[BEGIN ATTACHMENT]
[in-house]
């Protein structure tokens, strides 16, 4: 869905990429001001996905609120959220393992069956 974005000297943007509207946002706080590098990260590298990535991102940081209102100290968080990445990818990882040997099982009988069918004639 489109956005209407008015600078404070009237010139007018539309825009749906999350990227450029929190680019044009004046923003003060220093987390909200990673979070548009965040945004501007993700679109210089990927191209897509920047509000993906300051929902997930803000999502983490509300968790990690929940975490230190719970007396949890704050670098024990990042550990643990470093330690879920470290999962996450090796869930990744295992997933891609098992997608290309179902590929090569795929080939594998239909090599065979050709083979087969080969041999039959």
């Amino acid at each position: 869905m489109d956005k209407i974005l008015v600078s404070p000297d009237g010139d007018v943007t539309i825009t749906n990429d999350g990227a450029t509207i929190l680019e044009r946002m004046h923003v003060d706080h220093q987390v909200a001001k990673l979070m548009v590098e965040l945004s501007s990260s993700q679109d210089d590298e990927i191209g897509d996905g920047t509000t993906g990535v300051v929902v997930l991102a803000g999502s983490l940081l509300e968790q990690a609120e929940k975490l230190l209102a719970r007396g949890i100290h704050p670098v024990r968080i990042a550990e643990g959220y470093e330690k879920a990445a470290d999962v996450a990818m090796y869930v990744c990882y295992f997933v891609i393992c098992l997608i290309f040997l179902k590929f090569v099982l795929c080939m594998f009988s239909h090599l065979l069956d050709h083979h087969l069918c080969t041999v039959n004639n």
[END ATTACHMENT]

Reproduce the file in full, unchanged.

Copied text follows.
[in-house]
């Protein structure tokens, strides 16, 4: 869905990429001001996905609120959220393992069956 974005000297943007509207946002706080590098990260590298990535991102940081209102100290968080990445990818990882040997099982009988069918004639 489109956005209407008015600078404070009237010139007018539309825009749906999350990227450029929190680019044009004046923003003060220093987390909200990673979070548009965040945004501007993700679109210089990927191209897509920047509000993906300051929902997930803000999502983490509300968790990690929940975490230190719970007396949890704050670098024990990042550990643990470093330690879920470290999962996450090796869930990744295992997933891609098992997608290309179902590929090569795929080939594998239909090599065979050709083979087969080969041999039959």
């Amino acid at each position: 869905m489109d956005k209407i974005l008015v600078s404070p000297d009237g010139d007018v943007t539309i825009t749906n990429d999350g990227a450029t509207i929190l680019e044009r946002m004046h923003v003060d706080h220093q987390v909200a001001k990673l979070m548009v590098e965040l945004s501007s990260s993700q679109d210089d590298e990927i191209g897509d996905g920047t509000t993906g990535v300051v929902v997930l991102a803000g999502s983490l940081l509300e968790q990690a609120e929940k975490l230190l209102a719970r007396g949890i100290h704050p670098v024990r968080i990042a550990e643990g959220y470093e330690k879920a990445a470290d999962v996450a990818m090796y869930v990744c990882y295992f997933v891609i393992c098992l997608i290309f040997l179902k590929f090569v099982l795929c080939m594998f009988s239909h090599l065979l069956d050709h083979h087969l069918c080969t041999v039959n004639n």